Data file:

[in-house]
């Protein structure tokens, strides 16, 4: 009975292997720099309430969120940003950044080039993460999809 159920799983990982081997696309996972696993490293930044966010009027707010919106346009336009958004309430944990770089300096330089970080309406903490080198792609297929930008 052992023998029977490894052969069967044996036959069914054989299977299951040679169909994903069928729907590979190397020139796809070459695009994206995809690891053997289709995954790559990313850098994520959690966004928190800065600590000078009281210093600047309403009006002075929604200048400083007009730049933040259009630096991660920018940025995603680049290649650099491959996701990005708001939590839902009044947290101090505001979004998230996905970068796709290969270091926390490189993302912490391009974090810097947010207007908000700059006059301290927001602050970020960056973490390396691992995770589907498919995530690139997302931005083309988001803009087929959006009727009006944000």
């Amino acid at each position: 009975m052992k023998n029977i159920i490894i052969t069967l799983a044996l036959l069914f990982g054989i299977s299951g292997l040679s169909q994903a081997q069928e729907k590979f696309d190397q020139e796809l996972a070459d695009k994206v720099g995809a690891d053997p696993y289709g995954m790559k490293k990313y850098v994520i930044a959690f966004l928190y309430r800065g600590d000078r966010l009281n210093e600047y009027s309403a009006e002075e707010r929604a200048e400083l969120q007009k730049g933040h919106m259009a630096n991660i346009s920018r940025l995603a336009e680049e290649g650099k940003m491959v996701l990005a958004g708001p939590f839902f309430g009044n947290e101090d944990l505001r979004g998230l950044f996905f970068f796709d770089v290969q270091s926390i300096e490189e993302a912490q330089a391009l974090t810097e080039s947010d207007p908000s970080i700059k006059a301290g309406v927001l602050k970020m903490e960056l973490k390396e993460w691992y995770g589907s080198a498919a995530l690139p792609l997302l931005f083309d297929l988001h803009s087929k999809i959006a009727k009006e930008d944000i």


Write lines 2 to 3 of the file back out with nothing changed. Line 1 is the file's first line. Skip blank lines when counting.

């Protein structure tokens, strides 16, 4: 009975292997720099309430969120940003950044080039993460999809 159920799983990982081997696309996972696993490293930044966010009027707010919106346009336009958004309430944990770089300096330089970080309406903490080198792609297929930008 052992023998029977490894052969069967044996036959069914054989299977299951040679169909994903069928729907590979190397020139796809070459695009994206995809690891053997289709995954790559990313850098994520959690966004928190800065600590000078009281210093600047309403009006002075929604200048400083007009730049933040259009630096991660920018940025995603680049290649650099491959996701990005708001939590839902009044947290101090505001979004998230996905970068796709290969270091926390490189993302912490391009974090810097947010207007908000700059006059301290927001602050970020960056973490390396691992995770589907498919995530690139997302931005083309988001803009087929959006009727009006944000």
């Amino acid at each position: 009975m052992k023998n029977i159920i490894i052969t069967l799983a044996l036959l069914f990982g054989i299977s299951g292997l040679s169909q994903a081997q069928e729907k590979f696309d190397q020139e796809l996972a070459d695009k994206v720099g995809a690891d053997p696993y289709g995954m790559k490293k990313y850098v994520i930044a959690f966004l928190y309430r800065g600590d000078r966010l009281n210093e600047y009027s309403a009006e002075e707010r929604a200048e400083l969120q007009k730049g933040h919106m259009a630096n991660i346009s920018r940025l995603a336009e680049e290649g650099k940003m491959v996701l990005a958004g708001p939590f839902f309430g009044n947290e101090d944990l505001r979004g998230l950044f996905f970068f796709d770089v290969q270091s926390i300096e490189e993302a912490q330089a391009l974090t810097e080039s947010d207007p908000s970080i700059k006059a301290g309406v927001l602050k970020m903490e960056l973490k390396e993460w691992y995770g589907s080198a498919a995530l690139p792609l997302l931005f083309d297929l988001h803009s087929k999809i959006a009727k009006e930008d944000i």